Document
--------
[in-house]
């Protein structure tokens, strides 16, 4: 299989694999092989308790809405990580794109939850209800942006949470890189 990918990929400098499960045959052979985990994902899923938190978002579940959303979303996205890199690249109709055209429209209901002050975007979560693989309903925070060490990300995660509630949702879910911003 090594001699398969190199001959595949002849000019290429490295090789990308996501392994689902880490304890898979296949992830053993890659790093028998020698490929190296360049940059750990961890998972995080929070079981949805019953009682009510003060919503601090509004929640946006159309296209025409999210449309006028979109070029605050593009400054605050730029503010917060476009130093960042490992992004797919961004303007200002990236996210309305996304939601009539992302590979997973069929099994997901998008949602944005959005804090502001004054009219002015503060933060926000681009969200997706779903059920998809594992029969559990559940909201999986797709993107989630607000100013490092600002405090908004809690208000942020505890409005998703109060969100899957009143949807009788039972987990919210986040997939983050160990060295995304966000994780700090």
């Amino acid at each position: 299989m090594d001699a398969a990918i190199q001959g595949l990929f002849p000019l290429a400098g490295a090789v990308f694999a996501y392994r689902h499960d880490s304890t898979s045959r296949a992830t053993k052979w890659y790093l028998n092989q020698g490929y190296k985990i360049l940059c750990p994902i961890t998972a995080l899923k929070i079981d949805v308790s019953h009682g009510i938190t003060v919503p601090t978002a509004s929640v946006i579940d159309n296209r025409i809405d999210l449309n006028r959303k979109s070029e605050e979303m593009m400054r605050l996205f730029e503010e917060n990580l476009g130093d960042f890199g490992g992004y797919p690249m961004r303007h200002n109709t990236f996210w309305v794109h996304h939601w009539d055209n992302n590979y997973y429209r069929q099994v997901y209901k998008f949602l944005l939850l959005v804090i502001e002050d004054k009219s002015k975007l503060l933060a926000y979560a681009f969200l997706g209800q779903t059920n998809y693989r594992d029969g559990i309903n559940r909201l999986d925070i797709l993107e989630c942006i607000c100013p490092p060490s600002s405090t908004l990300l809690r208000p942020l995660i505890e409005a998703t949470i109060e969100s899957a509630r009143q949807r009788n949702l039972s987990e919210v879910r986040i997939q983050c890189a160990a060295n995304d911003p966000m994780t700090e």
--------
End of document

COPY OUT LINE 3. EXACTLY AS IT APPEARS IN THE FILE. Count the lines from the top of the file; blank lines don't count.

């Amino acid at each position: 299989m090594d001699a398969a990918i190199q001959g595949l990929f002849p000019l290429a400098g490295a090789v990308f694999a996501y392994r689902h499960d880490s304890t898979s045959r296949a992830t053993k052979w890659y790093l028998n092989q020698g490929y190296k985990i360049l940059c750990p994902i961890t998972a995080l899923k929070i079981d949805v308790s019953h009682g009510i938190t003060v919503p601090t978002a509004s929640v946006i579940d159309n296209r025409i809405d999210l449309n006028r959303k979109s070029e605050e979303m593009m400054r605050l996205f730029e503010e917060n990580l476009g130093d960042f890199g490992g992004y797919p690249m961004r303007h200002n109709t990236f996210w309305v794109h996304h939601w009539d055209n992302n590979y997973y429209r069929q099994v997901y209901k998008f949602l944005l939850l959005v804090i502001e002050d004054k009219s002015k975007l503060l933060a926000y979560a681009f969200l997706g209800q779903t059920n998809y693989r594992d029969g559990i309903n559940r909201l999986d925070i797709l993107e989630c942006i607000c100013p490092p060490s600002s405090t908004l990300l809690r208000p942020l995660i505890e409005a998703t949470i109060e969100s899957a509630r009143q949807r009788n949702l039972s987990e919210v879910r986040i997939q983050c890189a160990a060295n995304d911003p966000m994780t700090e």